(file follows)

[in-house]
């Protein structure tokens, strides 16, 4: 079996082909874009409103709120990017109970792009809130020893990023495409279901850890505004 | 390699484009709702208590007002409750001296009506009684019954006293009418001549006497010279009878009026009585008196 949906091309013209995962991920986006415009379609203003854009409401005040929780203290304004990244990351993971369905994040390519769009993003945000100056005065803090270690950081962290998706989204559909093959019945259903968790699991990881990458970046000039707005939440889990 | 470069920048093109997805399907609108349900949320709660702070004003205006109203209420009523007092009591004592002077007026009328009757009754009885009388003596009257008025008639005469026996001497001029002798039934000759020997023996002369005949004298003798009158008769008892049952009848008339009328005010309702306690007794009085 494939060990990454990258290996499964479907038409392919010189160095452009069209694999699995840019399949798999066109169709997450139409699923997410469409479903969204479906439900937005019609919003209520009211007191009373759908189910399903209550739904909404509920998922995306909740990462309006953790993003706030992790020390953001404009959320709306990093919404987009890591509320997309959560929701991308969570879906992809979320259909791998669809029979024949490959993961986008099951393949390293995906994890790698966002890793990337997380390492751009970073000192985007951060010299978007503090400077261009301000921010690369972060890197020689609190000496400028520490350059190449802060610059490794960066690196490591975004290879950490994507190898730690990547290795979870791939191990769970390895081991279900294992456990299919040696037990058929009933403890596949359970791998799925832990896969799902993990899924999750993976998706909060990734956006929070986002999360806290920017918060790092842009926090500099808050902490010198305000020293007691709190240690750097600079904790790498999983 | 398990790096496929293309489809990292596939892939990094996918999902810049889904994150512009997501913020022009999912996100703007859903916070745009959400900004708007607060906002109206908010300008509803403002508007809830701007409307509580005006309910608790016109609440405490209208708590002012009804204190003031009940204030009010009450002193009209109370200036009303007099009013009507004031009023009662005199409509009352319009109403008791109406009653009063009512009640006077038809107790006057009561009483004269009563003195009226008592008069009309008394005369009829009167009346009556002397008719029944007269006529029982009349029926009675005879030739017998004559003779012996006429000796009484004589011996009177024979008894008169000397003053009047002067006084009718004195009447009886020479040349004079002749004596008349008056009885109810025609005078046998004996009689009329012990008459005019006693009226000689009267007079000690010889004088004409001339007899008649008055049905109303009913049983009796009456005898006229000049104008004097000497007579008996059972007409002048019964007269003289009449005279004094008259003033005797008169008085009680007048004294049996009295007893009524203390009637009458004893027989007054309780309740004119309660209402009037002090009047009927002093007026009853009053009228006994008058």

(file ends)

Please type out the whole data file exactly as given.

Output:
[in-house]
């Protein structure tokens, strides 16, 4: 079996082909874009409103709120990017109970792009809130020893990023495409279901850890505004 | 390699484009709702208590007002409750001296009506009684019954006293009418001549006497010279009878009026009585008196 949906091309013209995962991920986006415009379609203003854009409401005040929780203290304004990244990351993971369905994040390519769009993003945000100056005065803090270690950081962290998706989204559909093959019945259903968790699991990881990458970046000039707005939440889990 | 470069920048093109997805399907609108349900949320709660702070004003205006109203209420009523007092009591004592002077007026009328009757009754009885009388003596009257008025008639005469026996001497001029002798039934000759020997023996002369005949004298003798009158008769008892049952009848008339009328005010309702306690007794009085 494939060990990454990258290996499964479907038409392919010189160095452009069209694999699995840019399949798999066109169709997450139409699923997410469409479903969204479906439900937005019609919003209520009211007191009373759908189910399903209550739904909404509920998922995306909740990462309006953790993003706030992790020390953001404009959320709306990093919404987009890591509320997309959560929701991308969570879906992809979320259909791998669809029979024949490959993961986008099951393949390293995906994890790698966002890793990337997380390492751009970073000192985007951060010299978007503090400077261009301000921010690369972060890197020689609190000496400028520490350059190449802060610059490794960066690196490591975004290879950490994507190898730690990547290795979870791939191990769970390895081991279900294992456990299919040696037990058929009933403890596949359970791998799925832990896969799902993990899924999750993976998706909060990734956006929070986002999360806290920017918060790092842009926090500099808050902490010198305000020293007691709190240690750097600079904790790498999983 | 398990790096496929293309489809990292596939892939990094996918999902810049889904994150512009997501913020022009999912996100703007859903916070745009959400900004708007607060906002109206908010300008509803403002508007809830701007409307509580005006309910608790016109609440405490209208708590002012009804204190003031009940204030009010009450002193009209109370200036009303007099009013009507004031009023009662005199409509009352319009109403008791109406009653009063009512009640006077038809107790006057009561009483004269009563003195009226008592008069009309008394005369009829009167009346009556002397008719029944007269006529029982009349029926009675005879030739017998004559003779012996006429000796009484004589011996009177024979008894008169000397003053009047002067006084009718004195009447009886020479040349004079002749004596008349008056009885109810025609005078046998004996009689009329012990008459005019006693009226000689009267007079000690010889004088004409001339007899008649008055049905109303009913049983009796009456005898006229000049104008004097000497007579008996059972007409002048019964007269003289009449005279004094008259003033005797008169008085009680007048004294049996009295007893009524203390009637009458004893027989007054309780309740004119309660209402009037002090009047009927002093007026009853009053009228006994008058």